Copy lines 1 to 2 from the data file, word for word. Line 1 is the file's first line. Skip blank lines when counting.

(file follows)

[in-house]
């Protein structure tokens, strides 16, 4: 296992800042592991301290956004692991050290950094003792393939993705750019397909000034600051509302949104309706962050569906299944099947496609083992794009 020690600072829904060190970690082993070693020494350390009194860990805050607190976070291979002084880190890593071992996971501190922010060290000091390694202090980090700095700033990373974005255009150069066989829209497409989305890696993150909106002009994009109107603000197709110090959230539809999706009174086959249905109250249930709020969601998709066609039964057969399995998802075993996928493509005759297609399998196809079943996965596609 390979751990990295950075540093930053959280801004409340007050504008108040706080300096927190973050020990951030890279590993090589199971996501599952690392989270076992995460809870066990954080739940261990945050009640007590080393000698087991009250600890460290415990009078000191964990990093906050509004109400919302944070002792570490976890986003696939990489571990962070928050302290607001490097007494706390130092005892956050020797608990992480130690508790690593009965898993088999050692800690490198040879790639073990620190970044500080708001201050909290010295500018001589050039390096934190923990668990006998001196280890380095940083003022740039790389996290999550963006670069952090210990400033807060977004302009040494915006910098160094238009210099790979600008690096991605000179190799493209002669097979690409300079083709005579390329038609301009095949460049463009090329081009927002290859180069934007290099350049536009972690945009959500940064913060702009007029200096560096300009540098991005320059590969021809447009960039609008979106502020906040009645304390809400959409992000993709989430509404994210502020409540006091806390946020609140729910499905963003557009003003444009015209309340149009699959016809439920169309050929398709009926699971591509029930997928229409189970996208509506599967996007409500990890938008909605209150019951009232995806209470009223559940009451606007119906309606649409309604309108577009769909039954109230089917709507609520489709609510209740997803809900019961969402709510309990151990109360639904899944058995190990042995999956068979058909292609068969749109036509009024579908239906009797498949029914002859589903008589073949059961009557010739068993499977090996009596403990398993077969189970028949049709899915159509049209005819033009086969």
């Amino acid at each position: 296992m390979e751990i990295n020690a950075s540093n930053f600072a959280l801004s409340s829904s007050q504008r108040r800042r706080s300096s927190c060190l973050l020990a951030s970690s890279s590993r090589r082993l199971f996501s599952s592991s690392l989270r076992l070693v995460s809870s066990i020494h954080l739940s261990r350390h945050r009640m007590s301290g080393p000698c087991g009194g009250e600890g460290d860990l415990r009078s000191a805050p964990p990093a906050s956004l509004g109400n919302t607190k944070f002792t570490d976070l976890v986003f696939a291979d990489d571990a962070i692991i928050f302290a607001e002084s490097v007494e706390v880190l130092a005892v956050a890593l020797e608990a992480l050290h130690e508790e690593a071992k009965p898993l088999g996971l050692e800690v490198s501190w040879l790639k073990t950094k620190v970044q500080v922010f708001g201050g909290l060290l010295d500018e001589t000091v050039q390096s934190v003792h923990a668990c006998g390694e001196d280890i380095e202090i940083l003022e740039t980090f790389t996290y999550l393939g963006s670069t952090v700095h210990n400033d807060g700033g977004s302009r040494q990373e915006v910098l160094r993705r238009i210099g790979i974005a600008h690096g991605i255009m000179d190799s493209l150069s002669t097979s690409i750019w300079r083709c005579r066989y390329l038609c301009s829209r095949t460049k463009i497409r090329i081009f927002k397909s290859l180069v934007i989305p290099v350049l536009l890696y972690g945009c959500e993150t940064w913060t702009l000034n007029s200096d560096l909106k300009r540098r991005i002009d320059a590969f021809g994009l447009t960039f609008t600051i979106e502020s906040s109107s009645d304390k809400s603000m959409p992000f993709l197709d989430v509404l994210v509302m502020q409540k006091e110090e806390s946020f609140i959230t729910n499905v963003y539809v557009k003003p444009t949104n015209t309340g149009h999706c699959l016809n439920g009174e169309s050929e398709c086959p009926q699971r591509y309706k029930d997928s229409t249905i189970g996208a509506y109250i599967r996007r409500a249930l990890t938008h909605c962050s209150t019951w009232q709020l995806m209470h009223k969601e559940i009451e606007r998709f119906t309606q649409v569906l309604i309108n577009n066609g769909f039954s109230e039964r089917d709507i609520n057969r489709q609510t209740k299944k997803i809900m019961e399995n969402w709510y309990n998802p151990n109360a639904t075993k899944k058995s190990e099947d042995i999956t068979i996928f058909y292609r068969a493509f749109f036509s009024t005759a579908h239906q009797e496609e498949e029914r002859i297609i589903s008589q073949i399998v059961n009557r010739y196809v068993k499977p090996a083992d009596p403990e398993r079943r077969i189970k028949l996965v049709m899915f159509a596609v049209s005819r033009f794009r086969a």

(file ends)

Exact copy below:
[in-house]
């Protein structure tokens, strides 16, 4: 296992800042592991301290956004692991050290950094003792393939993705750019397909000034600051509302949104309706962050569906299944099947496609083992794009 020690600072829904060190970690082993070693020494350390009194860990805050607190976070291979002084880190890593071992996971501190922010060290000091390694202090980090700095700033990373974005255009150069066989829209497409989305890696993150909106002009994009109107603000197709110090959230539809999706009174086959249905109250249930709020969601998709066609039964057969399995998802075993996928493509005759297609399998196809079943996965596609 390979751990990295950075540093930053959280801004409340007050504008108040706080300096927190973050020990951030890279590993090589199971996501599952690392989270076992995460809870066990954080739940261990945050009640007590080393000698087991009250600890460290415990009078000191964990990093906050509004109400919302944070002792570490976890986003696939990489571990962070928050302290607001490097007494706390130092005892956050020797608990992480130690508790690593009965898993088999050692800690490198040879790639073990620190970044500080708001201050909290010295500018001589050039390096934190923990668990006998001196280890380095940083003022740039790389996290999550963006670069952090210990400033807060977004302009040494915006910098160094238009210099790979600008690096991605000179190799493209002669097979690409300079083709005579390329038609301009095949460049463009090329081009927002290859180069934007290099350049536009972690945009959500940064913060702009007029200096560096300009540098991005320059590969021809447009960039609008979106502020906040009645304390809400959409992000993709989430509404994210502020409540006091806390946020609140729910499905963003557009003003444009015209309340149009699959016809439920169309050929398709009926699971591509029930997928229409189970996208509506599967996007409500990890938008909605209150019951009232995806209470009223559940009451606007119906309606649409309604309108577009769909039954109230089917709507609520489709609510209740997803809900019961969402709510309990151990109360639904899944058995190990042995999956068979058909292609068969749109036509009024579908239906009797498949029914002859589903008589073949059961009557010739068993499977090996009596403990398993077969189970028949049709899915159509049209005819033009086969």